As a financial advisor, it is my experience that people’s most important financial goals come not from a place of materialism, but rather from a place of love for family and helping others. Here are some of the most common ways we see people express love through their financial plans.
One of the most common ways we see our clients express love through their financial plans is by giving gifts to their loved ones.
I have found that a lot of people would love to give money to loved ones to help them financially, but don’t because they feel they can’t afford to do so without costing themselves their own financial security.
This does not have to be the case. With proper planning, and perhaps a helpful nudge from a trusted advisor, you can feel confident about giving money to your loved ones now, so you can see the impact it has during your lifetime.
For 2019, you can give anyone (not just a family member) up to $15,000 per year, without having to file a federal gift tax return. If you are married, each spouse can give that amount, allowing you to gift a total of $30,000 as a couple. If you gift more than this amount to any one person for the year, it’s okay, you simply need file the gift tax form, which is used to track your lifetime giving.
Even if you do have to file the gift tax form, there is a low likelihood that you will pay tax on the gift. The unified tax credit allows for a transfer of $11.4 million per individual (or $22.8 million for married couples) tax-free, under the Tax Cuts and Jobs Act until 2025. So thankfully for the vast majority of Americans, you likely will not owe any gift tax upon your death. So don’t let an unfounded fear of taxes prevent you from gifting during your lifetime.
One of the most noble and beneficial ways you can support a loved one is by providing for their education. With the cost of a four-year college education rising at an inflation rate of approximately 5%, it is becoming increasingly difficult to afford.
One solution is to gift money for education, presumably to pay for your grandchildren’s college education. This can be handled several different ways, but the most common method is by contributing to a 529 plan.
A 529 plan is a tax-advantaged plan, that is specifically designed to encourage saving for education. All 50 US states and the District of Columbia offer 529 plans, which provide for tax-free growth, and tax-free distribution of the money, provided it is used for qualified education expenses. In addition, some states also provide a tax deduction for the residents of their own states, who contribute to their state’s plan.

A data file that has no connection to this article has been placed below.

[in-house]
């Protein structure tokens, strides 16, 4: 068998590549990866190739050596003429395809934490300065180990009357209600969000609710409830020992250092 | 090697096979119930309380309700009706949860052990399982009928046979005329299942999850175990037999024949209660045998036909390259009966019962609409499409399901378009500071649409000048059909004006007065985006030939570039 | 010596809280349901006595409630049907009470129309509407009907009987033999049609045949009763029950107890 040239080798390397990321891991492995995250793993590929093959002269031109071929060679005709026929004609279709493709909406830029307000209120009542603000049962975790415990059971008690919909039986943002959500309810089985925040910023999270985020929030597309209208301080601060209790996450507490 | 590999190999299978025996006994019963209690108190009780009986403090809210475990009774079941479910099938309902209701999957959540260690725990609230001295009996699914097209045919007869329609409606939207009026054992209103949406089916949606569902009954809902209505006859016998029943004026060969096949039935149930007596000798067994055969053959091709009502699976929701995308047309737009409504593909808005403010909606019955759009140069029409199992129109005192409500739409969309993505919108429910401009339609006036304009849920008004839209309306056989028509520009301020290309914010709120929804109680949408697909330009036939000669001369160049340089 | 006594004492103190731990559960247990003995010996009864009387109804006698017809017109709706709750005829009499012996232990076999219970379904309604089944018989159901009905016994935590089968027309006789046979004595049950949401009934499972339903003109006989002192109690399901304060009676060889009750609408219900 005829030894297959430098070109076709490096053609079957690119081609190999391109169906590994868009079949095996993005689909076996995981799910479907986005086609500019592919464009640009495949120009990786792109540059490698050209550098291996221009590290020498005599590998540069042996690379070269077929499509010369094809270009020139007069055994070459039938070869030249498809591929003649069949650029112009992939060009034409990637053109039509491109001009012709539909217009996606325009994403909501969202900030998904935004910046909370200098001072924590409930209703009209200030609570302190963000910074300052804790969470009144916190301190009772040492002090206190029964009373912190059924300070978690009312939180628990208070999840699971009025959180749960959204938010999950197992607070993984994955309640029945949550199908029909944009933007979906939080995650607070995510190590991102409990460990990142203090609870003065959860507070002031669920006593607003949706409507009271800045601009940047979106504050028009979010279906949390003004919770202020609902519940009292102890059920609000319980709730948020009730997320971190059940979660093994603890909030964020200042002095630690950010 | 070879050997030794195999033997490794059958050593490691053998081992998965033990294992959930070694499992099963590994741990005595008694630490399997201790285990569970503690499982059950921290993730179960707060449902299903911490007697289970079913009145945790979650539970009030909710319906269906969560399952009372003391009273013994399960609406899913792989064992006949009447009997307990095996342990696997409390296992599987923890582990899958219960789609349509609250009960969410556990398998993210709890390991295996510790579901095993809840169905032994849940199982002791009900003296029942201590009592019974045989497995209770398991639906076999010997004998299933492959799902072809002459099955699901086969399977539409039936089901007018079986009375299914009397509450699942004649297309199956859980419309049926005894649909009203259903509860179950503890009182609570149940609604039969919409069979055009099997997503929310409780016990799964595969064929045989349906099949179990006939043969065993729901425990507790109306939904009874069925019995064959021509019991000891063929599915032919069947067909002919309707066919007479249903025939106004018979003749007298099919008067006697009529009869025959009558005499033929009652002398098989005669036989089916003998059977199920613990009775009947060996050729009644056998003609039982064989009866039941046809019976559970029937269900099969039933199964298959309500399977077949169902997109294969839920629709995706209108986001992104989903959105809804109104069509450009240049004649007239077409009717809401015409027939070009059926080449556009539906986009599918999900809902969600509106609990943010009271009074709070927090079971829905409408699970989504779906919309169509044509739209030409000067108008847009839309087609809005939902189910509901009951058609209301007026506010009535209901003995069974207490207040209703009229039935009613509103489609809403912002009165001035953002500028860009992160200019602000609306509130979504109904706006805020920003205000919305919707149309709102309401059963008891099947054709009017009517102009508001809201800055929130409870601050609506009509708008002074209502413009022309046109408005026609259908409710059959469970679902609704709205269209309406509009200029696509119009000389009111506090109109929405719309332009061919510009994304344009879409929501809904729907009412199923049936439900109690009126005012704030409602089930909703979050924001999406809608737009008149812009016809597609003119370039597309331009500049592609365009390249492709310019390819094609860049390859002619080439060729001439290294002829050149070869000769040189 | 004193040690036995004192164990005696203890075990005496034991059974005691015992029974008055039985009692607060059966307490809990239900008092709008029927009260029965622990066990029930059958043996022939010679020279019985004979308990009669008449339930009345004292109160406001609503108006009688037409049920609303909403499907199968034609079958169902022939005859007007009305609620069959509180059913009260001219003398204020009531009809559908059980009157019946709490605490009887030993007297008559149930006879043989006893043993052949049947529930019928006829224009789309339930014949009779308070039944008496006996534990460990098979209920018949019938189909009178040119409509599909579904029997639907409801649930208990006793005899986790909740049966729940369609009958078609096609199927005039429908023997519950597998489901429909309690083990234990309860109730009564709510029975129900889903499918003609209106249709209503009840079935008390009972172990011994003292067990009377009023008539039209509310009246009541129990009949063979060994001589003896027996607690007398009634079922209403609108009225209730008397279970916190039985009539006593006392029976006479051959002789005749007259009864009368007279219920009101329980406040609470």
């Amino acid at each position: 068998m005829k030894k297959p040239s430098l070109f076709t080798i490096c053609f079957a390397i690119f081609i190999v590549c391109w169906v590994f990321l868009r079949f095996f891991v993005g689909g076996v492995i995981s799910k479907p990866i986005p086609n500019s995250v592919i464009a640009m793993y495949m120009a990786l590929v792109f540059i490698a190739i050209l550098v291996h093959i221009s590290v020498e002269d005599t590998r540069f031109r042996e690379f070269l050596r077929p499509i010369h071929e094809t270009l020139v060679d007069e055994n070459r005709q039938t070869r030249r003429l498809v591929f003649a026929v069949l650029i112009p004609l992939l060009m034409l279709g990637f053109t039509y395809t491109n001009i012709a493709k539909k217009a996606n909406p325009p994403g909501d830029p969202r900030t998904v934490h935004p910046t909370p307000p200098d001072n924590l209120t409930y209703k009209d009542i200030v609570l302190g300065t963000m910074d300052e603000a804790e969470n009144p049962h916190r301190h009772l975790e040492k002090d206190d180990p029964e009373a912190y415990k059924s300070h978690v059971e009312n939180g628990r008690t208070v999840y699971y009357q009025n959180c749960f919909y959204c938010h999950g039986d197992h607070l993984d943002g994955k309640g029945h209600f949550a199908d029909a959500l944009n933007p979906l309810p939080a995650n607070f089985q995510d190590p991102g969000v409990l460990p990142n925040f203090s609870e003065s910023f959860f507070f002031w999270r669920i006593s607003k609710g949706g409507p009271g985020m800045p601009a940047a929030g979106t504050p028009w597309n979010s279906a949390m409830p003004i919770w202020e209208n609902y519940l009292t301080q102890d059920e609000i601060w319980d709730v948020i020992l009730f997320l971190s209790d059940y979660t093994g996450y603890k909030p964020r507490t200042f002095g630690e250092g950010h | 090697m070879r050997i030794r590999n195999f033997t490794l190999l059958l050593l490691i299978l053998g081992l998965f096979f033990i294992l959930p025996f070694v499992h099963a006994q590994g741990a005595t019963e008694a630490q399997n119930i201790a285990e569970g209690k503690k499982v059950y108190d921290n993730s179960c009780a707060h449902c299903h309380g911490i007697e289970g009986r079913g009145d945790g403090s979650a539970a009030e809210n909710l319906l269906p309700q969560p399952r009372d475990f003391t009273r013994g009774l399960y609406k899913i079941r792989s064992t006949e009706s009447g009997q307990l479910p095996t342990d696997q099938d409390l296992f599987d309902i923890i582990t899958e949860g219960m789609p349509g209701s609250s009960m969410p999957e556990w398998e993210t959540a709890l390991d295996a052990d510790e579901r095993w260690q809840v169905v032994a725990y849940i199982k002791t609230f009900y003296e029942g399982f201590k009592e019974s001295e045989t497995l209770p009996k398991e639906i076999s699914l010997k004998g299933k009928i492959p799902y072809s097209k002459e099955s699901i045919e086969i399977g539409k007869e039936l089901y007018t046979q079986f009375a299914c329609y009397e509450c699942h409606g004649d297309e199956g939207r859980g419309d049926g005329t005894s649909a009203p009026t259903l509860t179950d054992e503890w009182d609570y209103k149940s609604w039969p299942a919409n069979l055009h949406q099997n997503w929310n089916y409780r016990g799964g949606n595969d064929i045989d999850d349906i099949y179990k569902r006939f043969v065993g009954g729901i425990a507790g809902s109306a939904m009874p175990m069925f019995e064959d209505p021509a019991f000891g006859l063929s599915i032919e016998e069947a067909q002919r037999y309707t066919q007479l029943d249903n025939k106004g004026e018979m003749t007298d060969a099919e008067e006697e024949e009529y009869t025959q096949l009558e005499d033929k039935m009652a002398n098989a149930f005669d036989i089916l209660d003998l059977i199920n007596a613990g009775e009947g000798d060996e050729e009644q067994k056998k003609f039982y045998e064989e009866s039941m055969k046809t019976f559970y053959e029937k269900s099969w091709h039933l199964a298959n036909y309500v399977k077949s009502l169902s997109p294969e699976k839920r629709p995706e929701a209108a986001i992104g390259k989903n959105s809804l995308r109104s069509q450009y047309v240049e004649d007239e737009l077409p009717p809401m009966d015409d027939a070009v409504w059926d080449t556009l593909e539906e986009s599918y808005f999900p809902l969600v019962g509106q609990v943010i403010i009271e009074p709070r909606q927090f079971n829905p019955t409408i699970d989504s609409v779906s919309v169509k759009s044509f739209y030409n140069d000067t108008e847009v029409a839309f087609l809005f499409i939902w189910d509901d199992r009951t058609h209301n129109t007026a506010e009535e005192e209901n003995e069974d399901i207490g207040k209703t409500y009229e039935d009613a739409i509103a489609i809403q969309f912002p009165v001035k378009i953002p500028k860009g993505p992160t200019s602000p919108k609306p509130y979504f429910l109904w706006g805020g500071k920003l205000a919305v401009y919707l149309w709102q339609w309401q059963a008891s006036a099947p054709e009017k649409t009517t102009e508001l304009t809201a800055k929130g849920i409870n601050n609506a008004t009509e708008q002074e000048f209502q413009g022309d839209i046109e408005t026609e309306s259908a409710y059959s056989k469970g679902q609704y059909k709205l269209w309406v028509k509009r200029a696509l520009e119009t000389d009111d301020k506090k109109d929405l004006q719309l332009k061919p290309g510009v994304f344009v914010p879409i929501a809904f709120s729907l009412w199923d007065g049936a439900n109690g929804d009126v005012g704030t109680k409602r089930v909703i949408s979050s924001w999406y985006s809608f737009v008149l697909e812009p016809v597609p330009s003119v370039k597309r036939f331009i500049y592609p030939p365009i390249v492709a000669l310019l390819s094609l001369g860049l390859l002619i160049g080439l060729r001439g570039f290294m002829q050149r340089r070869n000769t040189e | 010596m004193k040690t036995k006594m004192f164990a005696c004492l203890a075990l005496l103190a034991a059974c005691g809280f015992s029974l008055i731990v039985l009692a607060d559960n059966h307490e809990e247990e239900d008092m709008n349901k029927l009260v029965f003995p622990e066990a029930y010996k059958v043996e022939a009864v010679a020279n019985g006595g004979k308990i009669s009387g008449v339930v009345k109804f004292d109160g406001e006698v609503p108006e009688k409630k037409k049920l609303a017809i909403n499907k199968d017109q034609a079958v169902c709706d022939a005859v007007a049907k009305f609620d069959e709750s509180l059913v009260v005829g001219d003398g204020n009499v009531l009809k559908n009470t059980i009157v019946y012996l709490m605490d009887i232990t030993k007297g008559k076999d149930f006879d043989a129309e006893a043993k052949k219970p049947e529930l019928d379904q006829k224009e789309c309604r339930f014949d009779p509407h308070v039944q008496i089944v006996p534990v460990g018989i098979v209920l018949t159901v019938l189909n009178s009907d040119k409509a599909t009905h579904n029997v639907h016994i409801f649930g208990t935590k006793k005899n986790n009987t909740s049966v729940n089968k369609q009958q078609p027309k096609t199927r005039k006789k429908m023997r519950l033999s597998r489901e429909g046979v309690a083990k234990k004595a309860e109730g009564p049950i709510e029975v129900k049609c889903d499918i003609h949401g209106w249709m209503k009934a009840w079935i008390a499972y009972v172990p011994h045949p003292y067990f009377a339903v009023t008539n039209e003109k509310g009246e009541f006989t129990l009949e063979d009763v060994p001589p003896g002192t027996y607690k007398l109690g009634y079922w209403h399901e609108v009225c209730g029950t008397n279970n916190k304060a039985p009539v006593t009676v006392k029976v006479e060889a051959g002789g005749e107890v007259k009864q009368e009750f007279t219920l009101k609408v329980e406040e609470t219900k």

Gifting money to a 529 plan follows the same rules as the $15,000 gift threshold that was discussed previously, with one key difference, that a five-year lump sum contribution can be made at once. Thus, a single individual can contribute $75,000 in a year, while married couples can contribute $150,000 in one year (with no further gifts or contributions for five years).
Alternatively, if you did not contribute to a 529 plan, you could pay for someone’s tuition directly, without incurring a gift tax. The key here is that the payments flow directly from the gifter to the educational institution, without ever being received by the student (or anyone else). If the money is ever provided to anyone other than the educational institution, then the tax-free exclusion is lost, and could trigger filing the gift tax return.
Although paying the bills directly to the educational institution is a benefit to the student, the person who gifts the money will lose out on any possible state tax deduction (provided one is even available) by not contributing to a 529 plan. However, the advantage of paying the educational institution directly is that there is no limit to the amount that can be paid each year, and it does not count against a person’s unified tax credit.
Sometimes life’s curve balls show up in the form of a medical emergency or a costly hospital visit that can derail a person’s finances. Thankfully there is an exclusion that allows for tax-free giving to pay for someone’s medical expenses.